I have seen my four kids on basketball courts; cross country, track, and field, and swim teams; baseball, football, and soccer fields. Sports fields became my mission fields without me even realizing it. It was only natural my relationship with Jesus would spill over into my relationships with all of the amazing people I was to meet and still continue to meet on these fields. Sports world became sacred work.

Pulling for a team together provided an instant way for me to connect with families. 

Over time, my sphere of influence blossomed from our local community at the junior pro-level to people from around the US at the collegiate level. People we are still friends with to this day. People from every socio~economic level, every race, male, female, young, old. I became friends with them all because, on teams, we always became one under the school or mascot. No Sunday morning segregation.

During my sons’ years of public high school, I had 125 football players come to my home every Thursday night for dinner and a Christian motivational speaker. I did similar activities for my daughters’ teams. My husband and I have had athletes from years ago thank us. Ironically, I ran into one just this morning at the gym who told me it was one of her favorite memories of playing high school basketball. As my circle widened, I was given insight into people in need and given opportunities to help. I was given opportunities to serve the athletes and the coaches. I still have former student~athletes who are young adults who show up at my doorstep or reach out through social media who are in need of someone to talk to or simply want to express gratitude.

My husband and I hosted tailgates and I was asked to serve on a parent committee at the collegiate level. We have always been about building community and relationships. And for me, Jesus and expressing His love has always been at the center of it all. No need for me to deliver a sermon, that is the church leader’s responsibility (along with so much more,) I just need to love. And then when asked about Christianity, or Jesus, or where I go to church, or even things I do not have answers for…I have been able to point people to Christ and the church. I have also had church leaders come alongside me and encourage these friends I have made.

These fields become sacred not because of their traditions and scoreboard victories but because of the relationships formed there because of Christ.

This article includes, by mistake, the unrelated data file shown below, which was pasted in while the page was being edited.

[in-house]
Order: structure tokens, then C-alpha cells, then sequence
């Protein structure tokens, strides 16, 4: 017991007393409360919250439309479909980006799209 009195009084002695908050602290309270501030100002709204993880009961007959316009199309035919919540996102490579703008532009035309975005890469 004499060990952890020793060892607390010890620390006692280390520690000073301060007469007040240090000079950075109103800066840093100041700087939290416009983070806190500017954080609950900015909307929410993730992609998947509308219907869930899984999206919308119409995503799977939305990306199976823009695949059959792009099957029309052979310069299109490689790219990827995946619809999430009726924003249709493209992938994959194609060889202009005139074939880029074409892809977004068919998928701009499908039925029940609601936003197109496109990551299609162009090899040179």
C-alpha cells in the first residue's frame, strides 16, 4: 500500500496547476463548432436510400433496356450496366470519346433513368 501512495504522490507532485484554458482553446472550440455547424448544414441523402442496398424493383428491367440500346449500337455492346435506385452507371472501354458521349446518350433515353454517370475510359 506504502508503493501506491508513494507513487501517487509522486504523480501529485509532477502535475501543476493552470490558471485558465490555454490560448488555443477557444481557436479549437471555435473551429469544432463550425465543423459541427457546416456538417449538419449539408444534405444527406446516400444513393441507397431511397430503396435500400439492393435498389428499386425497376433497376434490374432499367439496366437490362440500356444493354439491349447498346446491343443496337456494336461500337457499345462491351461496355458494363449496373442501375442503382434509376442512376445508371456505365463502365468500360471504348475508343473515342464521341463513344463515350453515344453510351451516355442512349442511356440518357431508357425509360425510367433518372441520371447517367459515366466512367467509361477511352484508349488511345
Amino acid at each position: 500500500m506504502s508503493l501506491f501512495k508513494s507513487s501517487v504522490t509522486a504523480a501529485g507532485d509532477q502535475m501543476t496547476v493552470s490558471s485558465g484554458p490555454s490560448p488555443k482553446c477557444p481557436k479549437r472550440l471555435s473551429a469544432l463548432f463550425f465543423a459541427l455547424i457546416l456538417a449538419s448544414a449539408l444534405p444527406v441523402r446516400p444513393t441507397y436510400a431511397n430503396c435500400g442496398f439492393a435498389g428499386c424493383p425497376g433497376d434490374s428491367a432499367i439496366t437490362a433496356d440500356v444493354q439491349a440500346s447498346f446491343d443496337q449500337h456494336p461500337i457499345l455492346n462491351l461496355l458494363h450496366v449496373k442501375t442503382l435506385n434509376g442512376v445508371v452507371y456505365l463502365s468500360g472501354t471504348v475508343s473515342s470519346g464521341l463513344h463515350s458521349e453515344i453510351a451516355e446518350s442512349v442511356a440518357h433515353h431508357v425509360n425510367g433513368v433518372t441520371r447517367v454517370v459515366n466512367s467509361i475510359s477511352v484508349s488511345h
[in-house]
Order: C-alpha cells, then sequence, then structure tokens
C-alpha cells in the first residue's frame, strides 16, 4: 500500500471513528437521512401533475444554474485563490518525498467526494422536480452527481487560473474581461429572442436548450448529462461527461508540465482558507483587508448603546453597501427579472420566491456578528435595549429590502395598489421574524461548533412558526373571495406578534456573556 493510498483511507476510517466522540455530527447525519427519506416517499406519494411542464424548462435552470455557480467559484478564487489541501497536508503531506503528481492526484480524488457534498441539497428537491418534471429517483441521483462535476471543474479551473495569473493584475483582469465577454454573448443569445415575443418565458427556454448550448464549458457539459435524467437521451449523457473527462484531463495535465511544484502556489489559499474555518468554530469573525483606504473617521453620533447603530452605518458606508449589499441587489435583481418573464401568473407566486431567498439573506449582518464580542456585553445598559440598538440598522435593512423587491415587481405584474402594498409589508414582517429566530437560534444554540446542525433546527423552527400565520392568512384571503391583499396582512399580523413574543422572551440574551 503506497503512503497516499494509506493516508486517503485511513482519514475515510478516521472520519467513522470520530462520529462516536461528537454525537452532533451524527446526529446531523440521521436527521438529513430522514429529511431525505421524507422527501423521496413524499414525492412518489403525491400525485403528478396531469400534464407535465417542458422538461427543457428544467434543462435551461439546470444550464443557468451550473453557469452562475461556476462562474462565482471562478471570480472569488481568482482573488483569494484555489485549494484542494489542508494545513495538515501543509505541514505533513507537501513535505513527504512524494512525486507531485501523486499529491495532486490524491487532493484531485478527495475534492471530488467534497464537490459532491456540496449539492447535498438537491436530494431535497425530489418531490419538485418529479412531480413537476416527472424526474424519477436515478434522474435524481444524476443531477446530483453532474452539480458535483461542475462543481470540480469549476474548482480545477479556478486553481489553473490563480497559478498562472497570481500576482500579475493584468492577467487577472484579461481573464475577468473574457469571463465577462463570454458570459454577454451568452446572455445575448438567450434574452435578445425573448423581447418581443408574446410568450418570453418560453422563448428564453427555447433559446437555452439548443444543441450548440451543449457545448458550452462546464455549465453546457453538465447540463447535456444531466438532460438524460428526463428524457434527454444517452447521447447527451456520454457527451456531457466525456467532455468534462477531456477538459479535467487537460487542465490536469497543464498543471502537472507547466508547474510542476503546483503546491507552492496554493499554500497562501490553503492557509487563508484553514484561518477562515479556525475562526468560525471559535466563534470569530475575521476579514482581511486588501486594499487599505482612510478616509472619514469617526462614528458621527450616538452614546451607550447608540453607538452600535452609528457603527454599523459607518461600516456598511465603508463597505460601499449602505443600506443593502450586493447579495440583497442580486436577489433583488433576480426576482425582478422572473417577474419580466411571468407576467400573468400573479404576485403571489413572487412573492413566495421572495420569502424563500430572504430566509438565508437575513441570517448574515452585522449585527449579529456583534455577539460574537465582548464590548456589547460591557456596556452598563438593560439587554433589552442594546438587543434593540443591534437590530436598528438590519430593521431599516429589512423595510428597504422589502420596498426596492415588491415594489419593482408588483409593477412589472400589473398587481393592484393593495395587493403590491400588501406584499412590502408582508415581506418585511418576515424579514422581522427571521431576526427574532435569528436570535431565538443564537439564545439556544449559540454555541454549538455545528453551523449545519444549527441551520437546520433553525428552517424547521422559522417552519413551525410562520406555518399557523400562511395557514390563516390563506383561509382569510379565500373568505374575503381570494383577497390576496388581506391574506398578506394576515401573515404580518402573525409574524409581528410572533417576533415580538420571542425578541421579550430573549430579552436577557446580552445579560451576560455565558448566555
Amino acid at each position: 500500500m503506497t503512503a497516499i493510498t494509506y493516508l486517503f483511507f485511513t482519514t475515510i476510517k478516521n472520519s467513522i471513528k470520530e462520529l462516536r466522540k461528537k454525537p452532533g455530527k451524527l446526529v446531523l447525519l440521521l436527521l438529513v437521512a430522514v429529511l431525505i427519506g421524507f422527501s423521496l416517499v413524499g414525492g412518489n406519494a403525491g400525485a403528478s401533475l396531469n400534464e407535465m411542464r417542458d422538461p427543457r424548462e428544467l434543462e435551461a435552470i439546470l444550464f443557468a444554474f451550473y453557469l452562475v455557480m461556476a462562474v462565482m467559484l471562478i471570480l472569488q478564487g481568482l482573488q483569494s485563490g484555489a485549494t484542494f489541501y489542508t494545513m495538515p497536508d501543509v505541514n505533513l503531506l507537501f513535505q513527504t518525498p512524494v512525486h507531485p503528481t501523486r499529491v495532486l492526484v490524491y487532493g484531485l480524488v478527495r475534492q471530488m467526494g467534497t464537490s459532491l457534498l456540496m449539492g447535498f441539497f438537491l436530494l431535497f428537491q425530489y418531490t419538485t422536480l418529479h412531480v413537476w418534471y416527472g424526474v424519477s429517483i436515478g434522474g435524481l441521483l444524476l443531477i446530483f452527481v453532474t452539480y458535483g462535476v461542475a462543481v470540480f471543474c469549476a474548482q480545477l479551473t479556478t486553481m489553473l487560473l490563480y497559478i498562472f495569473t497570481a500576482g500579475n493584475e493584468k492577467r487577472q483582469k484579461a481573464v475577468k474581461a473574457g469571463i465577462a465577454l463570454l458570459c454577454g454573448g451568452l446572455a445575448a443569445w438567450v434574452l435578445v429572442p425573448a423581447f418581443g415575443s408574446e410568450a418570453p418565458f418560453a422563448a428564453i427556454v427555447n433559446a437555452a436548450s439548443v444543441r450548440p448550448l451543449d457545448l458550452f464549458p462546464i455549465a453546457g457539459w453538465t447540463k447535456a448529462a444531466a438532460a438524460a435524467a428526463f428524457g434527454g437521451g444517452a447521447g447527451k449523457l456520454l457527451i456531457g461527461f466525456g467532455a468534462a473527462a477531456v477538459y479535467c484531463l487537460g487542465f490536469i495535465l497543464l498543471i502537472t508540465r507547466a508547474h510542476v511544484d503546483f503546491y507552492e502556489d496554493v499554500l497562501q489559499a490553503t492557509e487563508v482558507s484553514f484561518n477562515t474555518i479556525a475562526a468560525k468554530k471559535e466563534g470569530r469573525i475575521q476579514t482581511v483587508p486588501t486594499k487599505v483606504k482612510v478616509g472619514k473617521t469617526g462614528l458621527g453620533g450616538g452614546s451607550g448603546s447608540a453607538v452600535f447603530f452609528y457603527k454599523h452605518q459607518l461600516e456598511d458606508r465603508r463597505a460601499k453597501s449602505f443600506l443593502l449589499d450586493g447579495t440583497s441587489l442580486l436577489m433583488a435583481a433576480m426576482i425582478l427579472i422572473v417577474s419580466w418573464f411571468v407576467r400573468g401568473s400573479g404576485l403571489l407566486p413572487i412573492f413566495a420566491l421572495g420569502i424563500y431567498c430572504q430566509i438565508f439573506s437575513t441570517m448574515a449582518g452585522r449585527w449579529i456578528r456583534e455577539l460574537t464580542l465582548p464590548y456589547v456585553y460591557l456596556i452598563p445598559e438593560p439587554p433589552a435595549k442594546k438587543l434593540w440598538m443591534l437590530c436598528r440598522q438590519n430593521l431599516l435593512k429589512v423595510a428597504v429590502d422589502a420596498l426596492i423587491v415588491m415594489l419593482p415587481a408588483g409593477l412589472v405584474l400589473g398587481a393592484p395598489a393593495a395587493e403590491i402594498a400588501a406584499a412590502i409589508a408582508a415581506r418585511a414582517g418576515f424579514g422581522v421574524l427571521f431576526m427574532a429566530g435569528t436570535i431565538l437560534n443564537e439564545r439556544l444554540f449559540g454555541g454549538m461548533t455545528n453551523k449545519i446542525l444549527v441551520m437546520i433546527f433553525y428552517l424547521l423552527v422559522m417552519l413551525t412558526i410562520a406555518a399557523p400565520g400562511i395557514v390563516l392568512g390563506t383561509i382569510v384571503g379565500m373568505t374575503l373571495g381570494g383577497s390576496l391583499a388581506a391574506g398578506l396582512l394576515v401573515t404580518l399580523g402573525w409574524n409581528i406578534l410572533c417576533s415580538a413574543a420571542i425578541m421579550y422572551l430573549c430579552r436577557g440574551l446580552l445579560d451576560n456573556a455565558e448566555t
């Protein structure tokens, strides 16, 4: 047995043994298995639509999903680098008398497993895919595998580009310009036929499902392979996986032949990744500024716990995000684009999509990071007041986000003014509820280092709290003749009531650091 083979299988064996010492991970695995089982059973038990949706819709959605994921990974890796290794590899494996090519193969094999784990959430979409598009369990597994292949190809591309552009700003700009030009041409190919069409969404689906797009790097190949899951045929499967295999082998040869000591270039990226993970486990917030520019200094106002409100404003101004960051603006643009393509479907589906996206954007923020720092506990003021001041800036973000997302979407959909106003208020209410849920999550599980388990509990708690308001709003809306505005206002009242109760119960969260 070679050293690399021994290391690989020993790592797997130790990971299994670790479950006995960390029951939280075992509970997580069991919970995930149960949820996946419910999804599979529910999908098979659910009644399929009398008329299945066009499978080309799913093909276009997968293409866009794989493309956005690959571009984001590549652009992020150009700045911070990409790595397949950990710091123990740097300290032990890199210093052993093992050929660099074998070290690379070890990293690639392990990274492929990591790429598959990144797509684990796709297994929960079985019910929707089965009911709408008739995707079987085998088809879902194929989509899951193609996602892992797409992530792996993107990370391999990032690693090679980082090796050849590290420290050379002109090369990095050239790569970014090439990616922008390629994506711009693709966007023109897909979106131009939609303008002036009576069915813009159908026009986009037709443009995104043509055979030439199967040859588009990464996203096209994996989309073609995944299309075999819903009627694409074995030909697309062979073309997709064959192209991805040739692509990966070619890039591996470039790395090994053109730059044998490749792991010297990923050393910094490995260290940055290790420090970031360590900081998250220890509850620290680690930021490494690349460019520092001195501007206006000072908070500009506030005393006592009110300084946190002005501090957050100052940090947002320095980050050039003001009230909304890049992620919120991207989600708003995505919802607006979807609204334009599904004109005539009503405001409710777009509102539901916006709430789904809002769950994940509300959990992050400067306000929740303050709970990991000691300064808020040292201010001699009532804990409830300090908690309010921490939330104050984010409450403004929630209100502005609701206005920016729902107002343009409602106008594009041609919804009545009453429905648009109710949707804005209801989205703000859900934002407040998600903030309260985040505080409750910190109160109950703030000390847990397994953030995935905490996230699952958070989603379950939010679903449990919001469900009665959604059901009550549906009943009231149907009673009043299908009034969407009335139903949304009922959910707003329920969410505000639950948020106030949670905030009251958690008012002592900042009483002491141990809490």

I am thankful for a church leader who sees our family. He allows us to be us. He always saw my vision of pouring into others. He trusts me. He does not judge me. He believes in me being an ambassador in the sports world. He shows up for me where I am. He directs me to God and His Truth. He helps sustain me. He pours into me so I can pour into the people God has chosen to bring across my path through my children’s activities. He sees me as an extension of our church in the world of sports.

The world of sports…it is an easy and wide~open place to lavish the love of Christ on others. 

And when this happens, it becomes a sacred space. When I witness church leaders supporting the parents of athletes and the athletes as well, I see sacred work have even deeper roots. And I know deeper roots will bear richer, longer-lasting fruit.

It seems in most athletes’ lives whether professional, collegiate, high school, middle school, all the way down to the child on the soccer field taking a moment to chase the butterfly, that there will be moments of celebration but, there will always tend to be moments of heartache, as well. The field can mirror the joys and brokenness of life.

I hope if you are a church leader reading this, you have relationships in place with your athletes and their parents and that you have opportunities to encourage them and sustain them as they walk out as ambassadors of Christ into the world of sports. I also hope that at least once in your lifetime, you have a moment when you are asked to hold their hands when their tears fall. A moment when you can gently remind them of Who God is, of His Truth, and His everlasting love so that they feel reassured to continue their faith journey. It is a sacred moment, you will not want to miss. 

The ripple effects of you actively empowering this population of your congregation can have the potential to reach into eternity.


Tracy Jones is a former teacher with a Masters in Education. She is a creative spirit who easily names Jesus as her best friend. She and her amazing husband, John, have raised three quality humans & still have one quality human under their roof….all who happened to be student-athletes.  Travel, art, good books, home, and recovery of the heart are Tracy’s greatest passions.





how church leaders can support parents of athletes